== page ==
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Old 2009-06-13, 02:28   Link #55
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Originally Posted by Zippicus View Post
I think the biggest problem is the over inflated health care costs due to insurance companies and government imposed insurance regulations. Insurance is basically a system imposed that allows costs to exceed the means of the individual users.

Assume for a moment a world where insurance didn't exist, nothing could cost more than people were able to pay, well it could but it wouldn't be able to sustain itself. Once that artificial system collapsed health care costs would have to drop down to reasonable levels.
Your point has merit. But one worry would be that nobody would want to study medicine because it is a seriously difficult course to go through then earn just as much as a normal lab engineer.

The point of having insurance would be to have a bed to cushion a serious fall that can debilitate or disable a person permanently. The money may not be able to get the body part / life back, but it could be a consolation to the rest of the family members.
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Old 2009-06-13, 02:44   Link #56
Zippicus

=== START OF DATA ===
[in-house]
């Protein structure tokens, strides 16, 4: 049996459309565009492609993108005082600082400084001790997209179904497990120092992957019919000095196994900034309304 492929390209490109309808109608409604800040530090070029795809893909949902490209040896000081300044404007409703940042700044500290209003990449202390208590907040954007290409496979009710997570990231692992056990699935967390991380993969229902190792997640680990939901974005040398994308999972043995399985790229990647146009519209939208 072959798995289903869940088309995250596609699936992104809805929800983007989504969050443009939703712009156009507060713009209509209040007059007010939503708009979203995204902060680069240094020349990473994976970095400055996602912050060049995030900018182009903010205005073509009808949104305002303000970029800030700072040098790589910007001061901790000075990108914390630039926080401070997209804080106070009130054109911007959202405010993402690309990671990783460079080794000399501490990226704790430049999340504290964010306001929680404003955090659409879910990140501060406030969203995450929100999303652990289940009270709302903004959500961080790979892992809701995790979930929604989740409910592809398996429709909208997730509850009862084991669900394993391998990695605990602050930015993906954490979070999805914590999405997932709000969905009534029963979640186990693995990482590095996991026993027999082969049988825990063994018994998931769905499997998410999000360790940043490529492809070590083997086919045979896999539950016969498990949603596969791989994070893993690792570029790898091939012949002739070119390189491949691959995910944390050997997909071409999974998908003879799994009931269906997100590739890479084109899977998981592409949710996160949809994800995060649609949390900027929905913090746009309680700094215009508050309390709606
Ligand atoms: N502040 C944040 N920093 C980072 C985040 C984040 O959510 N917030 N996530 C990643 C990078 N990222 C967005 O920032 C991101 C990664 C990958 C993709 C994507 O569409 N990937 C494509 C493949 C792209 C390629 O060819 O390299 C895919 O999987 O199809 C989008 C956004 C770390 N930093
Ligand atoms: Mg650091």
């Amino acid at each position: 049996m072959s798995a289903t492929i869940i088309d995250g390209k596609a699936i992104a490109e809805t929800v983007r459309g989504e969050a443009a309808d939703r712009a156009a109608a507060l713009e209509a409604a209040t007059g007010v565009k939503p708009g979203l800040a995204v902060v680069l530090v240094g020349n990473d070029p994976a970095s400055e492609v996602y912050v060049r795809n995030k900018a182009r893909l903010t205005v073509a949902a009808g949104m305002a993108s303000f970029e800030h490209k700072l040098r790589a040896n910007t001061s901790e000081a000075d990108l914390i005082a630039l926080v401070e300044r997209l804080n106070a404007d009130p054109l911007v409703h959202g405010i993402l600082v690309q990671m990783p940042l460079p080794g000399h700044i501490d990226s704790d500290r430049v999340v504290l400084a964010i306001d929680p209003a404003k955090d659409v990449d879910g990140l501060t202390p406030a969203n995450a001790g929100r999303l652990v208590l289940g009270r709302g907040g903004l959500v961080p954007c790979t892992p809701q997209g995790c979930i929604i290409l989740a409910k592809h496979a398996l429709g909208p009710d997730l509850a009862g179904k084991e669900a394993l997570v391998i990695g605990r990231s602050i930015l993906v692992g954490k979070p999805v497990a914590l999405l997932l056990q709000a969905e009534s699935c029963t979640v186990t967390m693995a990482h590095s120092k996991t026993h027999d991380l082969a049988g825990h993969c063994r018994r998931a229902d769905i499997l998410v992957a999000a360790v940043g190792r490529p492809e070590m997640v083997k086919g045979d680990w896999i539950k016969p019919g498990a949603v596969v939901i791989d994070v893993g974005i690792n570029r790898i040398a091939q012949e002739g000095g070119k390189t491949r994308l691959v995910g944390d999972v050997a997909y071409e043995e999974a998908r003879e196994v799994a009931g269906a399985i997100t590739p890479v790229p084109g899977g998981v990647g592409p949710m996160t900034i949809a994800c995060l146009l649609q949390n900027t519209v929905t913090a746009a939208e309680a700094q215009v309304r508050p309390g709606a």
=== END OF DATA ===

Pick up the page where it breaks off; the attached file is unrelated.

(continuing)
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Originally Posted by SaintessHeart View Post
Your point has merit. But one worry would be that nobody would want to study medicine because it is a seriously difficult course to go through then earn just as much as a normal lab engineer.

The point of having insurance would be to have a bed to cushion a serious fall that can debilitate or disable a person permanently. The money may not be able to get the body part / life back, but it could be a consolation to the rest of the family members.
That's true but I don't think anyone would expect that a neurosurgeon would make the same salary as a burger flipper. What I was mainly referring to is that simple things like broken bones can rack up a price tag in the thousands of dollars. There's no way in hell it should cost thousands of dollars to set a bone and slap a cast on it. The only reason they can get away with charging that much is because insurance companies are footing the bill.

I understand the desire to have a sense of security for any possible situation that arises, but it's way beyond that at this point.
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Old 2009-06-13, 02:47   Link #57
Vexx
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Frankly, I'm almost old enough to remember that world that Zippicus postulates .... a "no-insurance" model or at least one where "insurance" was purely for disaster situations (the ones that bankrupt people). It was fairly workable (though the safety net of Medicaid at the bottom was set pretty low and still is). And believe it or not... we had many doctors and surgeons then who happily entered the profession anyway. They also weren't getting gouged to hell and back by insurance companies selling malpractice (yes, I'm for tort reform if the professions will self-police as they're supposed to). Much of that hideous charge for a broken bone goes to ---> the insurance company who charges the doctor up the ass for liability and malpractice insurance.